This article was written by Saul Wisnia
It is hard to find a more important date in Braves Field history than October 11, 1948. Not only was it Game Six of the World Series, a do-or-die contest for the hometown team, but it was also a chance for that club to take its biggest step yet toward reconquering the city it had lost nearly a half-century before.
The Braves trailed the heavily favored Cleveland Indians three games to two, but if they could capture this contest they had their ace Johnny Sain – whose four-hit shutout in the Series opener five days before was his 25th victory of the year – ready for Game Seven the next day.1 And if the big right-hander came through in that contest, the Braves would not only be champions of the baseball world, but they would finally hold bragging rights over their crosstown rival Red Sox. The Red Sox had ruled Boston almost exclusively since the American League arrived in town for the 1901 season, and had won 104 games and an American League pennant just two years before. They lost to the St. Louis Cardinals in the World Series, however, so by capturing this fall classic the Braves would one-up their rivals.2
Braves fans had to feel pretty good about their chances. Although their club dropped three straight after Sain’s Game One masterpiece, it had rebounded to crush strikeout champ Bob Feller and four Indians relievers for 12 hits and three homers during an 11-5 win in Game Five – played before the largest crowd in baseball history (86,288) at Cleveland Stadium. Now the Braves were hosting the last two games at home, with 6-foot-4 right-hander Bill Voiselle starting this one before a more modest sellout gathering of 40,103 and Sain waiting in the wings. If Boston’s bats could keep booming, the team’s first world championship since 1914 was still a strong possibility.3
Game Two winner Bob Lemon, looking for his second road victory of the Series, started for the Indians. The righty kept Boston at bay for the first two innings, and in the third Cleveland broke through against Voiselle when Dale Mitchell led off with a double and scored on a blooped two-bagger down the right-field line by shortstop-manager Lou Boudreau that bounced out of the glove of a sprinting Tommy Holmes. The field general for the Indians was again proving a major thorn in the side of Bostonians after hitting two homers against the Red Sox in Cleveland’s pennant-clinching 8-3 triumph at Fenway Park in the previous week’s one-game AL playoff.
The Braves tied things 1-1 in the fourth, but lost a key opportunity to move ahead. Bob Elliott hit an infield single leading off, Bill Salkeld walked, and Mike McCormick drove in Elliott and sent Salkeld to second with a two-out single to center. Eddie Stanky walked to load the bases, but Voiselle grounded out, ending the inning. Braves manager Billy Southworth may have considered pinch-hitting for Voiselle (an .097 batter during the regular season) in such a crucial spot, but Big Bill had allowed just one hit in 3⅔ innings in Game Three and Southworth gambled that he could keep this contest close.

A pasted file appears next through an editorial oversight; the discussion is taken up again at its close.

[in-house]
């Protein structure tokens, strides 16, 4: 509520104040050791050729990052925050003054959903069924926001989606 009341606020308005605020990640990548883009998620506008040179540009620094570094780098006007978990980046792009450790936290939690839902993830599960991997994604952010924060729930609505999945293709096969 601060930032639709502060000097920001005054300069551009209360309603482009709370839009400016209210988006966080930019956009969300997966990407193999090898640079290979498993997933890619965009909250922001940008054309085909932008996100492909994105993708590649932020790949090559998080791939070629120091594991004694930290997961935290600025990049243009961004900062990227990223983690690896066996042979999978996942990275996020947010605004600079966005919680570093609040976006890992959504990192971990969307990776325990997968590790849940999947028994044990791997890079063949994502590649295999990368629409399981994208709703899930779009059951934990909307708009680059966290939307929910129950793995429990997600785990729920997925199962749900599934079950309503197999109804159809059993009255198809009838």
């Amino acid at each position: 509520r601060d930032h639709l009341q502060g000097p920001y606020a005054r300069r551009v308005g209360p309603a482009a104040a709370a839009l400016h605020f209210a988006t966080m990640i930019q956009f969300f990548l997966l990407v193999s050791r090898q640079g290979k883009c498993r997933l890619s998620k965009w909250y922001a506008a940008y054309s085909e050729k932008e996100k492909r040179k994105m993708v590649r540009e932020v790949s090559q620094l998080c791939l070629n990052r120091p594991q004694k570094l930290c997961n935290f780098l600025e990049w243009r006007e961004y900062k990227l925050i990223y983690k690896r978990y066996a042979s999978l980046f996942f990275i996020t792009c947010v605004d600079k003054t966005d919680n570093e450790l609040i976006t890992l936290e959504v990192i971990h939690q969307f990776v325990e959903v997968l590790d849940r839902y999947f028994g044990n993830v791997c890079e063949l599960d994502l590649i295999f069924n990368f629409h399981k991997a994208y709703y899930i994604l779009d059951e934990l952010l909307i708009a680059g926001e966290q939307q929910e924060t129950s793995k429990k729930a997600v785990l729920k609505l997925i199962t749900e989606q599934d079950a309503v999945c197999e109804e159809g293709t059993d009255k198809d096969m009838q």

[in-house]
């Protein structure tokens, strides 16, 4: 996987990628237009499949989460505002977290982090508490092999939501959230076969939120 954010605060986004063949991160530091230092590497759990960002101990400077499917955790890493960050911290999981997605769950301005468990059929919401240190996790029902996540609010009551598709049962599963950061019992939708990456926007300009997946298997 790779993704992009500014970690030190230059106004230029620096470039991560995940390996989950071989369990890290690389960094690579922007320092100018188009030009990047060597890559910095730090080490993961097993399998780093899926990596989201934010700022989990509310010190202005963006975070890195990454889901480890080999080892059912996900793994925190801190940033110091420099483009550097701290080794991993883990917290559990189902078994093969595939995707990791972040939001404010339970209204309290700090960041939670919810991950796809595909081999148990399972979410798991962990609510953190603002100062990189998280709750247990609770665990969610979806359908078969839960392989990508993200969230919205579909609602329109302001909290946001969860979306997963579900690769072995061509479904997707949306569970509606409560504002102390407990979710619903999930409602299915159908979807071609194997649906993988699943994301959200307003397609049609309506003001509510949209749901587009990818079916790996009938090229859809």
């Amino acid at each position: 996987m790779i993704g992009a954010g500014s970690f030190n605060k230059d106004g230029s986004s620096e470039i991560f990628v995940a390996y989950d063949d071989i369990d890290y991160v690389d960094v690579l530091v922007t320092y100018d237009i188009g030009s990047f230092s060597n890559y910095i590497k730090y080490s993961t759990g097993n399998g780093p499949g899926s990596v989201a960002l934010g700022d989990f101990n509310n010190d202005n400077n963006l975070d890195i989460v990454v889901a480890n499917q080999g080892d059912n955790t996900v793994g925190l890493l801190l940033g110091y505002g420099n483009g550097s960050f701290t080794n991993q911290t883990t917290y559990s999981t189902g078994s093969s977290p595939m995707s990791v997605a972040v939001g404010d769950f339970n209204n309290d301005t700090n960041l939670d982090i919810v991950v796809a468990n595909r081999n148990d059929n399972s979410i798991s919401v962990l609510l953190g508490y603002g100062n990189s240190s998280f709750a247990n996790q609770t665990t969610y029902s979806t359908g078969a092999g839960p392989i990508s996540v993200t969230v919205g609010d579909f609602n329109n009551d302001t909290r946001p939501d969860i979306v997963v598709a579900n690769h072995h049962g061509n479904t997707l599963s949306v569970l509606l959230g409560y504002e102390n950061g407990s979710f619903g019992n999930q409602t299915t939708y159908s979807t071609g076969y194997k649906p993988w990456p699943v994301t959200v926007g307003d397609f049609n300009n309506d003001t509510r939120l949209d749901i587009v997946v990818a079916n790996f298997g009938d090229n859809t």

In the sixth inning, the manager’s hunch appeared to go sour. Joe Gordon led off for the Indians and crushed a homer over the left-field wall, and Voiselle also gave up a single and walk in the frame, with a second run scoring when Jim Hegan drove in Thurman Tucker from third on a groundout on which a high throw from Stanky prevented a double play. Cleveland’s lead remained 3-1 into the eighth, when, with lefty Warren Spahn in for Voiselle, the visitors connected for three straight one-out singles. The last, by Eddie Robinson, made it 4-1. Time in the game and the season was running out for Boston, and the arc lights were ordered turned on by the umpires as the skies darkened.
Lemon had scattered just six singles to this point, but when Tommy Holmes led off the Boston eighth with number seven and went to third on a one-out double by Earl Torgeson, the home fans came alive. Elliott walked to load the bases, and Boudreau had seen enough. Heading to the mound from his shortstop position, the manager took the ball from Lemon and called for knuckleballer Gene Bearden. Rookie Bearden had been the talk of baseball with a 20-7 regular season capped by the pennant-clincher over the Red Sox, and had stopped the Braves cold in Game Two of the Series with a 2-0 shutout. Now he was being called upon to put out the season’s most crucial brushfire, and Braves fans hoped the kid would finally blow a big one.4
He almost did. All season long Boston manager Southworth had proved a genius at platooning, and here he went to work again – calling back scheduled batter Marv Rickert (a right-hander) and sending up Clint Conatser (a lefty) to face the southpaw Bearden. Although a rookie, Conatser was older than many veterans on the Braves with five professional seasons under his belt and a .274 average against lefties during the regular season. This gamble proved a good one, as Conatser hit a screaming line drive to deep center that easily scored Holmes from third to make it 4-2. Torgeson, a fast runner on second, also managed to tag up and advance a base on the sacrifice fly as Boudreau wisely held the relay throw to keep Elliott (the tying run) on first.5
There were now two outs with men on first and third, and catcher Salkeld due up. Again, Southworth made a move; although Salkeld was a left-handed batter, the manager knew that his other receiver, right-handed Phil Masi, might fare better, having faced Bearden three times in Game Three. Once more the hunch was dead-on, as Masi smashed a ball off the left-field wall for a double that scored Torgeson and sent Elliott to third. A few feet higher, and the Braves would have been ahead 5-4. If Boudreau had thrown to third a play earlier, thus letting Elliott reach second, it would be 4-4. Instead it was 4-3, and there it stayed as Bearden got McCormick on a sharp grounder to the mound.
Spahn quickly dispatched the shell-shocked Indians in the ninth, striking out the side swinging, and the Braves came up for their final whacks with the crowd and momentum on their side. Stanky led off with a walk against Bearden, and Southworth made yet another switch – sending up veteran utilityman Sebastian “Sibby” Sisti to hit for Spahn. This decision seemed particularly chancy; Spahn was going well, and was a good-hitting pitcher who batted left-handed. But Southworth considered Sisti the best bunter in the National League, and Boston needed to get the tying run to second base.